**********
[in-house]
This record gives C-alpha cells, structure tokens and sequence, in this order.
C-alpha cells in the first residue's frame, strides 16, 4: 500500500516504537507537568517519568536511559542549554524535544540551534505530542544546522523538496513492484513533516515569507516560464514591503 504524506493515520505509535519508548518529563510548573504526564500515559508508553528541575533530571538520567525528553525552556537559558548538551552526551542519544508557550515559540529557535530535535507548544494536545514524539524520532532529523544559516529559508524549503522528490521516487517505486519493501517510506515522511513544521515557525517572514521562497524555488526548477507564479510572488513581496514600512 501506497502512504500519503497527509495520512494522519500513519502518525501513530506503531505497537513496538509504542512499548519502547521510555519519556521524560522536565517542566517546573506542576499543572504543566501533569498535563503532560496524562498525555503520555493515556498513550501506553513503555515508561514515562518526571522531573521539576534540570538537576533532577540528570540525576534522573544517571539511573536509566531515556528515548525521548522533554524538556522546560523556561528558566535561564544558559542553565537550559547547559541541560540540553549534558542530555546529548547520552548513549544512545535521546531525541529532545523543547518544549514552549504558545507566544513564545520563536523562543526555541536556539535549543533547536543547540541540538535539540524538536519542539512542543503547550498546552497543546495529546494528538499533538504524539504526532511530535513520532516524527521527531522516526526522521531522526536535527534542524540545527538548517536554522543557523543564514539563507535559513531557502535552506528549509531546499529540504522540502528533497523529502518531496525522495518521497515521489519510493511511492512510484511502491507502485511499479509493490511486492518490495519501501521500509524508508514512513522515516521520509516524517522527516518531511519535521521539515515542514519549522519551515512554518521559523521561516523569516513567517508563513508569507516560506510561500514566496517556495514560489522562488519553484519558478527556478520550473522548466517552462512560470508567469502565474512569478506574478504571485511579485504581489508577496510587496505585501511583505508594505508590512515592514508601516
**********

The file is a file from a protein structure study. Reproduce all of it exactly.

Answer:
[in-house]
This record gives C-alpha cells, structure tokens and sequence, in this order.
C-alpha cells in the first residue's frame, strides 16, 4: 500500500516504537507537568517519568536511559542549554524535544540551534505530542544546522523538496513492484513533516515569507516560464514591503 504524506493515520505509535519508548518529563510548573504526564500515559508508553528541575533530571538520567525528553525552556537559558548538551552526551542519544508557550515559540529557535530535535507548544494536545514524539524520532532529523544559516529559508524549503522528490521516487517505486519493501517510506515522511513544521515557525517572514521562497524555488526548477507564479510572488513581496514600512 501506497502512504500519503497527509495520512494522519500513519502518525501513530506503531505497537513496538509504542512499548519502547521510555519519556521524560522536565517542566517546573506542576499543572504543566501533569498535563503532560496524562498525555503520555493515556498513550501506553513503555515508561514515562518526571522531573521539576534540570538537576533532577540528570540525576534522573544517571539511573536509566531515556528515548525521548522533554524538556522546560523556561528558566535561564544558559542553565537550559547547559541541560540540553549534558542530555546529548547520552548513549544512545535521546531525541529532545523543547518544549514552549504558545507566544513564545520563536523562543526555541536556539535549543533547536543547540541540538535539540524538536519542539512542543503547550498546552497543546495529546494528538499533538504524539504526532511530535513520532516524527521527531522516526526522521531522526536535527534542524540545527538548517536554522543557523543564514539563507535559513531557502535552506528549509531546499529540504522540502528533497523529502518531496525522495518521497515521489519510493511511492512510484511502491507502485511499479509493490511486492518490495519501501521500509524508508514512513522515516521520509516524517522527516518531511519535521521539515515542514519549522519551515512554518521559523521561516523569516513567517508563513508569507516560506510561500514566496517556495514560489522562488519553484519558478527556478520550473522548466517552462512560470508567469502565474512569478506574478504571485511579485504581489508577496510587496505585501511583505508594505508590512515592514508601516